Bad Habit: Not Wearing SPF Why you do it: You want your skin to have that “healthy-looking glow”. Or, you don’t have time. Why it’s bad: Not wearing sunscreen can have terrible long-term effects that are not very pretty. Worshipping the sun can increase your chance of developing melanoma, one of deadliest types of skin cancer. Staying out in the sun without proper protection also increases your chances of getting wrinkles and age spots, making your skin look older. So much for that healthy-looking glow. Quick fix: Start wearing sunscreen! According to the American Skin Society, even dark-skinned people can get burned and develop skin cancer, so don’t think you’re immune just because you don’t get sunburns. You should wear sunscreen with an SPF of 15 or higher at all times and continue to re-apply if you are out in the sun for several hours. Feel like you don’t have time to add another product to your morning routine? Try using makeup with SPF, such as bareMinerals foundation, which already has SPF 15 in its formula. This foundation gives you coverage and saves you time during your morning routine. You can buy bareMinerals at major beauty stores like Sephora, or online at www.bareminerals.com.

Bad Habit: Not Removing Your Makeup At Night Why you do it: You’re tired after a late night of studying or partying, and all you want to do is crash in your bed! Why it’s bad: According to doctors, not removing makeup at night can clog your pores, leading to acne, blackheads and other skin-related problems. Makeup can work wonders during the day, but leaving it on through the night can do just the opposite—just think of all of those chemicals seeping into your pores at night—they need a chance to breathe! As for eye makeup, leaving shadows and mascara on could lead to eye irritation or infections—yikes. Then you definitely won’t be able to wear makeup, during the day or night. Quick fix: Start making makeup removal a part of your nightly routine. You wouldn’t skip going to the bathroom or brushing your teeth, would you? Removing your makeup is no different. All major makeup brands and drugstore brands have makeup removal cleansers, giving you lots to choose from. Removing your makeup will leave your skin feeling clean and fresh, and it usually takes less than a minute to do. After a while, it will just become second nature. Sources: Jennifer Mares, Health Education Outreach Coordinator, Claremont University Consortium. Curtis Foster, MD. Claremont Colleges Student Health Services American Skin Society American Chiropractic Association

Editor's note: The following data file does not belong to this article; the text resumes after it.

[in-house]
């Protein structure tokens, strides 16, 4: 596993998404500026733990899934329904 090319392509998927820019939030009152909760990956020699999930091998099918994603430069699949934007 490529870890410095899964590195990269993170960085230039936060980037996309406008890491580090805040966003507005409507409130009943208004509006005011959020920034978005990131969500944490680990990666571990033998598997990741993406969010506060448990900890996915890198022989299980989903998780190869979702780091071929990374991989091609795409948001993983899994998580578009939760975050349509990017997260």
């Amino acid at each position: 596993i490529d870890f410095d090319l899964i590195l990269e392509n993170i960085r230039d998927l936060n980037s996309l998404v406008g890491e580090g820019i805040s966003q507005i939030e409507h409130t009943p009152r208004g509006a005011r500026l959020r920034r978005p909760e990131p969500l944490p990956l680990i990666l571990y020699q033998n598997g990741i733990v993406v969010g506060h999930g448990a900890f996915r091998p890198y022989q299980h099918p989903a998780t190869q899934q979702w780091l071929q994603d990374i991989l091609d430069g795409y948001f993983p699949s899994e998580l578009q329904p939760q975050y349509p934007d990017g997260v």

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About The Author

Mallory Smith is a senior Sociology major at Scripps College, located in sunny Claremont, CA. Born in Denver, Colorado, Mallory spent her time growing up between England, China and The United States. As a result, she loves to travel and explore new places and cultures. In Claremont Mallory is editor of the Life and Style section of The Student Life Newspaper. She also writes for Beyond the Elms, Scripps College’s Career Planning and Resources blog, where she is writing about her soon-to-be journey into the real world. In her free time Mallory enjoys going to art galleries in downtown Los Angeles, hiking, going to the beach and scuba diving whenever she gets the chance.